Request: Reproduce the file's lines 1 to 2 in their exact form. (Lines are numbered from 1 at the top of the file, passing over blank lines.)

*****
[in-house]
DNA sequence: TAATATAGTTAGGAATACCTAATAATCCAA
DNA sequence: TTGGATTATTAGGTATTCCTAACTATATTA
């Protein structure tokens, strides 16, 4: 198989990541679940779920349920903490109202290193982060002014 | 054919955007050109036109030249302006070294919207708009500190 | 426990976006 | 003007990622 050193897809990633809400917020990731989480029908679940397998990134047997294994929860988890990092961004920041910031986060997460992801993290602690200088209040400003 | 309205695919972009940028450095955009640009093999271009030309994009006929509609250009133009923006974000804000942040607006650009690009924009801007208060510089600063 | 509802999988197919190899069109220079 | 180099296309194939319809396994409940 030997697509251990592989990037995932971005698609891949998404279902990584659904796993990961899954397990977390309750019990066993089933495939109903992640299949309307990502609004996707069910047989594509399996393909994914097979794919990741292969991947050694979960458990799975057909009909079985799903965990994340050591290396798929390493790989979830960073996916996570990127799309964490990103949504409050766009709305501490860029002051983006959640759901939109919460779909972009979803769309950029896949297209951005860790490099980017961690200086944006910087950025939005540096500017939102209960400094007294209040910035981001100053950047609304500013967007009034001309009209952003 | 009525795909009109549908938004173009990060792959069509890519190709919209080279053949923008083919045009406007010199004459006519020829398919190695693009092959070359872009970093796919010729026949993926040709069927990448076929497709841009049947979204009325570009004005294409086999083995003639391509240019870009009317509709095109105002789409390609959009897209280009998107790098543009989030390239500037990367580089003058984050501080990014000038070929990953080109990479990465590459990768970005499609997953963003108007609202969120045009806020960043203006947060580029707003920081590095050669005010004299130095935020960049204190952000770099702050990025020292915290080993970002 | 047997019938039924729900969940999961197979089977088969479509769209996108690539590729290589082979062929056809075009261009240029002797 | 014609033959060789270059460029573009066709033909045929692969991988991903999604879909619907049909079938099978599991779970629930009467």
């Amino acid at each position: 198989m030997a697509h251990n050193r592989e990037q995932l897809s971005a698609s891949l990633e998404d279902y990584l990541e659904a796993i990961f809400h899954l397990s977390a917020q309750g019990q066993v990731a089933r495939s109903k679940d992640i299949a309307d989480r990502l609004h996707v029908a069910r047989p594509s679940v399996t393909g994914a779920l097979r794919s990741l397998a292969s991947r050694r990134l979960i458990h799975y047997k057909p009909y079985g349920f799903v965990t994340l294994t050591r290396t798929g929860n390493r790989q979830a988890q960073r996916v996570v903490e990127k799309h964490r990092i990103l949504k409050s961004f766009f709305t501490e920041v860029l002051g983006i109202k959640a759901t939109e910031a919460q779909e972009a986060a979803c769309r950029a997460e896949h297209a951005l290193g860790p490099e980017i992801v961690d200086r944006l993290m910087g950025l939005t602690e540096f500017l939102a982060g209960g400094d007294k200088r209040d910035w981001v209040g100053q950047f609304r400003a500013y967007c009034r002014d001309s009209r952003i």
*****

[in-house]
DNA sequence: TAATATAGTTAGGAATACCTAATAATCCAA